You can blow these pictures up by clicking on them if you want to see more. Here's the official link to the homomonument website. The Homomonument commemorates all women and men ever persecuted because of their homosexuality. The pictures on the actual website are much cooler, but since I saw it myself here's the pictures I took of the three triangles that make up the monument. I also purchased my first rainbow item, a rainbow belt, right near the triangles. :)
In other news Amsterdam, as expected, was a really thought provoking experience. I will have to write more about it later. In fact I need to journal about 15-20 pages first. It's late here and tomorrow I'm off to Brugge.
The below is from the homomonument website.
Immediately following the end of the Second World War there were calls to establish a memorial to commemorate the gay men and women who lost their lives in the war. However, all efforts to establish a monument failed. It took until the 1980’s, almost 40 years after the war, before the time was ripe. It wasn't until then that thorough research into the persecution of homosexuals in the Second World War was properly conducted.
Homosexuals were persecuted and oppressed under the Hitler regime. Gay men and women simply did not fit into the concept of a strong Aryan nation and they consequently had to be eliminated. Gay men who were arrested and deported to concentration camps were issued a "branding mark" in the form of a pink triangle.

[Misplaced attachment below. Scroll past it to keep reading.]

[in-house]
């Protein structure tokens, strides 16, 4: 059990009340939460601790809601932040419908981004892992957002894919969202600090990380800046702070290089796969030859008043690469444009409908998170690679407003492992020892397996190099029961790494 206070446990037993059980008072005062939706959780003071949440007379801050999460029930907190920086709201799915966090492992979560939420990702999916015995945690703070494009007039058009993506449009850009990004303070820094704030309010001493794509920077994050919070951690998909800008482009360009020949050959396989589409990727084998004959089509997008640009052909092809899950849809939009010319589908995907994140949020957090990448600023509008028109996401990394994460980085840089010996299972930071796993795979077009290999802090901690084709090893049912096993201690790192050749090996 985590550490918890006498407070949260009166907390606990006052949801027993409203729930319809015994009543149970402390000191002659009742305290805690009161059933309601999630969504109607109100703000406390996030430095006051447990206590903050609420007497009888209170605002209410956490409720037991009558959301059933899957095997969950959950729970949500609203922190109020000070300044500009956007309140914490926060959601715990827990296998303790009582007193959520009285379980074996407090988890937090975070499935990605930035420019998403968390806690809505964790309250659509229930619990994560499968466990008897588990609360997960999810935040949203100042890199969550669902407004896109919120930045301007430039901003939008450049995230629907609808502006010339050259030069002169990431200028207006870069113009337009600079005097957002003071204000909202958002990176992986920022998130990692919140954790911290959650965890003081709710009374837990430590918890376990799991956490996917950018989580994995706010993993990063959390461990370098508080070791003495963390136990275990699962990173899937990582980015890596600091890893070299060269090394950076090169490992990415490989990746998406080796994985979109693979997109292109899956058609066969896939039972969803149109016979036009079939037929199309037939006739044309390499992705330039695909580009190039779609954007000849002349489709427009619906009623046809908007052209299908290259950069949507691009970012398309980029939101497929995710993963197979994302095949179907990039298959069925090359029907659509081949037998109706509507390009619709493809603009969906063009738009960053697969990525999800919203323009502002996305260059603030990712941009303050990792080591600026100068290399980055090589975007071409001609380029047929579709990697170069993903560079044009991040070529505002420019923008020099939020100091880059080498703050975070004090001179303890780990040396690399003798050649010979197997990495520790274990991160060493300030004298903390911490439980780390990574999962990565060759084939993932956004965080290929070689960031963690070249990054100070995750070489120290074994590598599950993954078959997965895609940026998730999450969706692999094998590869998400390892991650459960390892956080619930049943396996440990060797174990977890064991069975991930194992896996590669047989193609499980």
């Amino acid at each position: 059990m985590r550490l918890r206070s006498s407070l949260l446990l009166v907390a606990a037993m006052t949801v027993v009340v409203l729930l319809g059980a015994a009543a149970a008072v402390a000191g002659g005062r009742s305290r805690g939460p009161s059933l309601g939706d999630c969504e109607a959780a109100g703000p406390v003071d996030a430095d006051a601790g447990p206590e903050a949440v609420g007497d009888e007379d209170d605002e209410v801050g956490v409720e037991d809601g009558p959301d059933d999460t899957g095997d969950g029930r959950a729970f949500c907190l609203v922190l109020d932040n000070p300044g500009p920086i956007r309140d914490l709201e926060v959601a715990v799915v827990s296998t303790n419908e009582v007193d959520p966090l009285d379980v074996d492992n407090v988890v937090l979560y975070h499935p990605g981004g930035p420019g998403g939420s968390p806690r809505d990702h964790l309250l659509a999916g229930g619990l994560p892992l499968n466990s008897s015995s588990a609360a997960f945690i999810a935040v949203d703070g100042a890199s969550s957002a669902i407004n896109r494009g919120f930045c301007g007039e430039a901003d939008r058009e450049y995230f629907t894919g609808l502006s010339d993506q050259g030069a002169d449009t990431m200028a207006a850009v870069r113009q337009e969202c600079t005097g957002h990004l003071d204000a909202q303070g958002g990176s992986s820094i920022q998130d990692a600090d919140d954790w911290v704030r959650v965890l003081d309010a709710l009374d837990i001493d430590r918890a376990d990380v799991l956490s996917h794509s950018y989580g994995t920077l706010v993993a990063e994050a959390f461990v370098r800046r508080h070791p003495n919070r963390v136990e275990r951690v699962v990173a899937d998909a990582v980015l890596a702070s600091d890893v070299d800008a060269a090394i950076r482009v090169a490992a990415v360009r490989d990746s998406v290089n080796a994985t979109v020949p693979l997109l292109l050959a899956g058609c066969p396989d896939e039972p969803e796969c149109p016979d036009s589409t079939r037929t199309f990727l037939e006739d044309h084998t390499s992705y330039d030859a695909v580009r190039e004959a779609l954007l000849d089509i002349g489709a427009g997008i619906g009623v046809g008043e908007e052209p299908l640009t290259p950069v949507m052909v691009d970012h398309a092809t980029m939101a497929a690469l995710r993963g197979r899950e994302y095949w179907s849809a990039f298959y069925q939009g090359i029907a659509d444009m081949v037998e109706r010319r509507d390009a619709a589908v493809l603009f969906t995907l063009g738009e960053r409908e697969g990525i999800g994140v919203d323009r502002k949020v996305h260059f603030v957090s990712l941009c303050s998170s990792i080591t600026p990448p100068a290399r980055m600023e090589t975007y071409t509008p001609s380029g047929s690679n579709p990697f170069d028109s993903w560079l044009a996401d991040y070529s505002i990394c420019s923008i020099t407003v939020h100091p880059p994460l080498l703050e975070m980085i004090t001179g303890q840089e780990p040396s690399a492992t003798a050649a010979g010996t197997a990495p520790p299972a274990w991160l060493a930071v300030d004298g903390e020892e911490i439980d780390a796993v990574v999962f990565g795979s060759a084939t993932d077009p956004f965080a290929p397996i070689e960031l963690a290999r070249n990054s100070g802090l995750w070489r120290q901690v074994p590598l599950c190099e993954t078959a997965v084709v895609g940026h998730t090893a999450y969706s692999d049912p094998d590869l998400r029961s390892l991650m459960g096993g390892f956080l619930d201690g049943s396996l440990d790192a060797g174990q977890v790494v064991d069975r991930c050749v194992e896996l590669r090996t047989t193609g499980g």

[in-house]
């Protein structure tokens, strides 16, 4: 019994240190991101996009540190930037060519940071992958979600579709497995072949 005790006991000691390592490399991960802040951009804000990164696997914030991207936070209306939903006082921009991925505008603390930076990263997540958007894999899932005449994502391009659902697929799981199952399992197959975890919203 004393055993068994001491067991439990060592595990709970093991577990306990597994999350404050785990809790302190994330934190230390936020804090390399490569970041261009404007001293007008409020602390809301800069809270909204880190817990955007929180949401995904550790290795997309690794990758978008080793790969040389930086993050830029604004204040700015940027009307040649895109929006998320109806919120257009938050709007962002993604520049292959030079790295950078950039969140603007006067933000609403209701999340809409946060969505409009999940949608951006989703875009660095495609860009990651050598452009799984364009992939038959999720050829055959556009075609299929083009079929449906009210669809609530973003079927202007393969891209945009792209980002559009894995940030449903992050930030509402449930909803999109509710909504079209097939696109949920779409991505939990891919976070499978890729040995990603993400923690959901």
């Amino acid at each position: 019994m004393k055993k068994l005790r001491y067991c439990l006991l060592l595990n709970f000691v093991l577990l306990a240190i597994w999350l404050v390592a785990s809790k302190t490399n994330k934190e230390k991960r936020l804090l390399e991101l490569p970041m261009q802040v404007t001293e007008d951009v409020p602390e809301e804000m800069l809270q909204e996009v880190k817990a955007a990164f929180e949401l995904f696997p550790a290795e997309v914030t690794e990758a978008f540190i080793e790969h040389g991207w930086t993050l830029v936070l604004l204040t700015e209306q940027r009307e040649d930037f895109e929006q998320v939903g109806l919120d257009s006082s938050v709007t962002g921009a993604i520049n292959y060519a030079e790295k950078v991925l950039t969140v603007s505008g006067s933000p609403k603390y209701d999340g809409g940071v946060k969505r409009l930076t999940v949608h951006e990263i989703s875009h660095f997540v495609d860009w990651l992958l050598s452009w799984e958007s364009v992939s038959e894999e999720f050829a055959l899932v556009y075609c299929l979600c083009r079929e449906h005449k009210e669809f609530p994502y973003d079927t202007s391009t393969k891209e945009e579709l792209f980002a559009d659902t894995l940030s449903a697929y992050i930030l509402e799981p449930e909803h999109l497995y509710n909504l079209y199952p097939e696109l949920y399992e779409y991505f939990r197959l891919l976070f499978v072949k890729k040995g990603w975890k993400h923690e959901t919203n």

They were forced to wear this symbol on the upper left corner of their jackets and on their right trouser legs. These triangles were two to three centimetres larger than the triangles worn by the other prisoners so that everyone could see from a distance that the wearer was a homosexual man. Lesbian women were classified as political prisoners or as social deviants and were consequently made to wear either a red or black triangle accordingly.
The Homomonument makes a strong statement that history must not be repeated: "Never again". The monument calls for vigilance. The Homomonument does not, however, only commemorate the victims of the Second World War. It commemorates all homosexual men and women who have been, or are still being, persecuted and murdered by government regimes who denounce their very existence. The monument honours the brave gay men and women who have struggled for freedom and the human rights of people who have a different sexual orientation than was and is considered normal.